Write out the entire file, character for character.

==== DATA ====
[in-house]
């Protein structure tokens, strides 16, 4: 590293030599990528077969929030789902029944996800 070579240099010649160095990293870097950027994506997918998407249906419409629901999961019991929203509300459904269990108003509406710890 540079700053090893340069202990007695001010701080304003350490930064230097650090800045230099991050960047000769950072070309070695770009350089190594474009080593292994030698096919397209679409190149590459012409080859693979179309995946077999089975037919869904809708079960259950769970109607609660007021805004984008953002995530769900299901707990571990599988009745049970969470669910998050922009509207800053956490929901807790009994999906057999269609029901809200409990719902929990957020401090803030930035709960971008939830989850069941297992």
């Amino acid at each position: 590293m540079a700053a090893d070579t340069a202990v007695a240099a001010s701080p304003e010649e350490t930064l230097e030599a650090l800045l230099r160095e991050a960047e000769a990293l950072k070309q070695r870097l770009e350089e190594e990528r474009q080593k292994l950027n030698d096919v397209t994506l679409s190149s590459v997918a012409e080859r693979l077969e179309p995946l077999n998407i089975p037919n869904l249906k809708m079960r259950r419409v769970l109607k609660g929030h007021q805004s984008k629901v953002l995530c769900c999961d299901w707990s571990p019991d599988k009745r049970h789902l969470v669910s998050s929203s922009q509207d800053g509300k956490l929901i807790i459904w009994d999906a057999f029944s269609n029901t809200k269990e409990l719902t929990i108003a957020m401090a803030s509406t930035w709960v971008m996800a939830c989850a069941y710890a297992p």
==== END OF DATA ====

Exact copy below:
[in-house]
């Protein structure tokens, strides 16, 4: 590293030599990528077969929030789902029944996800 070579240099010649160095990293870097950027994506997918998407249906419409629901999961019991929203509300459904269990108003509406710890 540079700053090893340069202990007695001010701080304003350490930064230097650090800045230099991050960047000769950072070309070695770009350089190594474009080593292994030698096919397209679409190149590459012409080859693979179309995946077999089975037919869904809708079960259950769970109607609660007021805004984008953002995530769900299901707990571990599988009745049970969470669910998050922009509207800053956490929901807790009994999906057999269609029901809200409990719902929990957020401090803030930035709960971008939830989850069941297992």
């Amino acid at each position: 590293m540079a700053a090893d070579t340069a202990v007695a240099a001010s701080p304003e010649e350490t930064l230097e030599a650090l800045l230099r160095e991050a960047e000769a990293l950072k070309q070695r870097l770009e350089e190594e990528r474009q080593k292994l950027n030698d096919v397209t994506l679409s190149s590459v997918a012409e080859r693979l077969e179309p995946l077999n998407i089975p037919n869904l249906k809708m079960r259950r419409v769970l109607k609660g929030h007021q805004s984008k629901v953002l995530c769900c999961d299901w707990s571990p019991d599988k009745r049970h789902l969470v669910s998050s929203s922009q509207d800053g509300k956490l929901i807790i459904w009994d999906a057999f029944s269609n029901t809200k269990e409990l719902t929990i108003a957020m401090a803030s509406t930035w709960v971008m996800a939830c989850a069941y710890a297992p």